Dear Abby: Friend expects me to handle her website, and I’m sick of it

After helping launch the site 12 years ago, busy reader wants to quit doing the updates but knows the friend can’t do it herself.

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DEAR ABBY: Around 12 years ago, I helped out an old friend I’ll call Patty by creating an author website for her. I have maintained it for her ever since. She is grateful and gives me a gift every once in a while to show her appreciation.

Over time, her requests for revisions and updates have increased to the point that I dread receiving them. I’m very busy with a business I own, and I really don’t want to do this for her anymore.

The problem is, I created the website using an obscure program she has no idea how to use (she’s tech-unsavvy to begin with), so if I stop, I would be leaving her high and dry. Oh, and she has no money, so I don’t think hiring someone to take over would be an option. The only thing I could recommend to her is that she start making a new webpage from scratch, using a free site.

I’m dying to let this go, but I think she’ll be crushed, and I hate to hurt her. Any advice? — OVERWORKED FRIEND

DEAR OVERWORKED: Explain to your friend that you have a business to run and you will no longer be able to give her the free services you have been. Then, if you want to keep the friendship, rebuild her a website on a platform that will be easier for her — or someone else — to manage in the future.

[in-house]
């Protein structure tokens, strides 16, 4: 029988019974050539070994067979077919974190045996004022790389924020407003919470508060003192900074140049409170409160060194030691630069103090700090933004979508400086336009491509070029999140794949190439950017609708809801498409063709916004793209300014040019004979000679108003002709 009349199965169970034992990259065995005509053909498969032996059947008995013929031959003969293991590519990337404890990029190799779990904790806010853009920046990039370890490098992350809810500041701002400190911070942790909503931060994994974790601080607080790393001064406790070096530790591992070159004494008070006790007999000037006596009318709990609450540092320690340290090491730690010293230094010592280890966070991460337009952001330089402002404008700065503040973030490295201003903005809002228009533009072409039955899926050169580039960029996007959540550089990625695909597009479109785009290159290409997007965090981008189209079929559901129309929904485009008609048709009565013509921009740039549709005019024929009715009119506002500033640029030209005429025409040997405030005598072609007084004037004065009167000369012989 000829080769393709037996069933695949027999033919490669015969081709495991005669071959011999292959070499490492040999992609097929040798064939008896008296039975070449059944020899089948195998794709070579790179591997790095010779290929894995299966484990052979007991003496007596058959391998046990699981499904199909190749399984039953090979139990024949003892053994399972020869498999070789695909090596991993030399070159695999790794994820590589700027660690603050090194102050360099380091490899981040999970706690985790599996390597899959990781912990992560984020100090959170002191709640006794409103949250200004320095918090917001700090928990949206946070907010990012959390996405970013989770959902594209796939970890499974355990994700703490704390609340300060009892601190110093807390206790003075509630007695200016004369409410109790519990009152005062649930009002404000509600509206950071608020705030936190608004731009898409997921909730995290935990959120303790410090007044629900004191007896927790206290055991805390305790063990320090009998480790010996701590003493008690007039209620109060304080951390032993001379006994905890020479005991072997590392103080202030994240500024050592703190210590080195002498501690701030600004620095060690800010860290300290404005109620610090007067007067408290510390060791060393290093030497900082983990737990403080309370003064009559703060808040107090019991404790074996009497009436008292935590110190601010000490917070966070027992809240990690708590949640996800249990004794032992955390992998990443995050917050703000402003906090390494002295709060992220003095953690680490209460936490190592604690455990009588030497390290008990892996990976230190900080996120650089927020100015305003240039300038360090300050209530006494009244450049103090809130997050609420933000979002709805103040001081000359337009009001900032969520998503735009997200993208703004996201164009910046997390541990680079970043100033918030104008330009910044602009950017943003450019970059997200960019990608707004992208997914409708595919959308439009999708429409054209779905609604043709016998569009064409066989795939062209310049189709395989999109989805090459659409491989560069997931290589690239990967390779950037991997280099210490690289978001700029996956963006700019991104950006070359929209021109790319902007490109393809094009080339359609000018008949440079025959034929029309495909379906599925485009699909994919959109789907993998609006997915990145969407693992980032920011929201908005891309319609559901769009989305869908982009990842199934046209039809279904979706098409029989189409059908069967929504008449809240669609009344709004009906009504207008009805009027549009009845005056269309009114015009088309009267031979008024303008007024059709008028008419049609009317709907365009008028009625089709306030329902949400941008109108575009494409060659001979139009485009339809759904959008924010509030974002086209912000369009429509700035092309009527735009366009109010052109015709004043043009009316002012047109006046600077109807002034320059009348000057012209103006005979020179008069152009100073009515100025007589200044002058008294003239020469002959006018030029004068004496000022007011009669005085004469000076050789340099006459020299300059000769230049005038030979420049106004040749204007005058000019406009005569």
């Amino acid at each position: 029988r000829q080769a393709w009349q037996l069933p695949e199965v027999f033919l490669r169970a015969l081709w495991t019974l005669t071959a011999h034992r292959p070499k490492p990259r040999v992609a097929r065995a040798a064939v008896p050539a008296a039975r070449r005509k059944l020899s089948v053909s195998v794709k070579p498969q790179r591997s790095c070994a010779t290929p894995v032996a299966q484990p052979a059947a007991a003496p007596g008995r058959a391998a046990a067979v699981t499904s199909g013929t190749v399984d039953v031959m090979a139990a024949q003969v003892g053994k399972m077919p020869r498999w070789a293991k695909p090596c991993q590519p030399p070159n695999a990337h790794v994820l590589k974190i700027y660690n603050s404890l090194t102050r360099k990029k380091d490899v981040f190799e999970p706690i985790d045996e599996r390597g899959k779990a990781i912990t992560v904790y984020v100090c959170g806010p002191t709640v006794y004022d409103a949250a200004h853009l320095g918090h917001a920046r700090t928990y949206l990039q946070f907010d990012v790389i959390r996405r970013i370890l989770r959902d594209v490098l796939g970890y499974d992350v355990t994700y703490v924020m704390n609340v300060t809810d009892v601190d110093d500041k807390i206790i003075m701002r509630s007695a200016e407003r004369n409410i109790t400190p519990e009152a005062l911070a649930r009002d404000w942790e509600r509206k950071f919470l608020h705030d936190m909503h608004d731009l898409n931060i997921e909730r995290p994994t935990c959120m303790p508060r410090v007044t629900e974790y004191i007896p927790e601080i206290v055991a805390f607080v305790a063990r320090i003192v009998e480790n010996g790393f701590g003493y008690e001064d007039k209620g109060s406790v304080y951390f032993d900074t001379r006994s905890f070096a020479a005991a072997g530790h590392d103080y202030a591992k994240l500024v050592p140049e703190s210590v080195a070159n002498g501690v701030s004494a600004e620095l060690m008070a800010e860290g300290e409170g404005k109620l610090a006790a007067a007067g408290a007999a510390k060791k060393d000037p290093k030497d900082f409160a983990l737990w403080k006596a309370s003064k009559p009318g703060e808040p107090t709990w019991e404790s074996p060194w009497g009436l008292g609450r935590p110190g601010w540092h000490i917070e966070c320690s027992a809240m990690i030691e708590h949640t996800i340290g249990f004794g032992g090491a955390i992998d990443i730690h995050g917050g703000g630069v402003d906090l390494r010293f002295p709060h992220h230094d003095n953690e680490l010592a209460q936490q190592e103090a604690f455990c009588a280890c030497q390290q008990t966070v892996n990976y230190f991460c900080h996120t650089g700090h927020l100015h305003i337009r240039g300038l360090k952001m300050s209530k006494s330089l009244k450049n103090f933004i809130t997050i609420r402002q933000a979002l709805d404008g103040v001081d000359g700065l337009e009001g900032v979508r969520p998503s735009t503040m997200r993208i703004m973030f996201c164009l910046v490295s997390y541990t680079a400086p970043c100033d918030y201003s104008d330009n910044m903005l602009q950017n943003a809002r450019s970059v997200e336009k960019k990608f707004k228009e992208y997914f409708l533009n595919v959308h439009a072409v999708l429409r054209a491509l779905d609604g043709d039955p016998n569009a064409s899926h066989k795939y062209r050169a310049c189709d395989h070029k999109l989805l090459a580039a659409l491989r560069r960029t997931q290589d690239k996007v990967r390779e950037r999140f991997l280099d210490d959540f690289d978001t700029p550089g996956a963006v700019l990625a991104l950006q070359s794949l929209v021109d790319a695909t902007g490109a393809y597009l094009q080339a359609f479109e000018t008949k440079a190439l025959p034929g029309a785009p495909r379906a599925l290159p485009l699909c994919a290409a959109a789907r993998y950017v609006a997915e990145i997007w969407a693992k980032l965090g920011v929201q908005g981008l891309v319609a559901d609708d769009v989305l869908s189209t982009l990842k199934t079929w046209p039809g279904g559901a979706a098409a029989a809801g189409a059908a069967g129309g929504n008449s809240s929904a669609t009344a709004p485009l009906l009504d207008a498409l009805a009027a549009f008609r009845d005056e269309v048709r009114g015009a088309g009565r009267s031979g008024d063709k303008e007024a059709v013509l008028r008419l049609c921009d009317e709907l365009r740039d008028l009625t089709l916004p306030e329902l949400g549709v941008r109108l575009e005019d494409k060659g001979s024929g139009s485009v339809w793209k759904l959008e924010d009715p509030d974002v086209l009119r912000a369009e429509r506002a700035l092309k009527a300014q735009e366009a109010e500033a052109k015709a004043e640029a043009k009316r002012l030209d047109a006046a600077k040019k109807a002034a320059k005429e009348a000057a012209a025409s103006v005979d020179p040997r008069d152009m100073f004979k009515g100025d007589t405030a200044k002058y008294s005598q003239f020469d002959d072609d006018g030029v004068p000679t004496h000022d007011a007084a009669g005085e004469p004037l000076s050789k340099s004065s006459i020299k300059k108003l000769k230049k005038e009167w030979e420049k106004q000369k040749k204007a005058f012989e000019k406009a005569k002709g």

DEAR ABBY: My brother-in-law has always been a bully and a chronic liar. It has torn our family apart. He’ll tell one family member one thing and the other another story, for the purpose of getting them mad at each other. He is also a narcissist. Innocent people have been victimized by all of this.

Now he is moving on to the elderly neighbors and lying to them about family members. Confronting him will do no good. We have tried. How do we get him to stop the bullying and lying? His wife is no help because she has been brainwashed and can no longer think for herself.

Please help. Maybe by publishing this letter it will turn on a lightbulb. — DESPERATE IN NEW ENGLAND

DEAR DESPERATE: Because your brother-in-law is now spreading misinformation among the elderly neighbors, explain to THEM that he has a “personality disorder” and a problem with the truth. Then give them some examples and, with luck, you can nip this in the bud.

DEAR ABBY: I have depression and anxiety problems. My dad sometimes forgets that I have it. I tried to kill myself a couple of times. I asked him if I can have a service dog for my mental health problems. He says I can’t have one. I understand his reasons, but I think it would help me. I really need help. — GOING INSANE IN WASHINGTON

DEAR GOING INSANE: I cannot fathom how the parent of a child who has attempted to commit suicide would “forget” it. I will assume that you are under the care of a mental health professional for your depression and anxiety. If you aren’t, you should be. Your father may be more open to accepting the concept of a therapy dog if he hears it from your therapist.

Dear Abby is written by Abigail Van Buren, also known as Jeanne Phillips, and was founded by her mother, Pauline Phillips. Contact Dear Abby at or P.O. Box 69440, Los Angeles, CA 90069.

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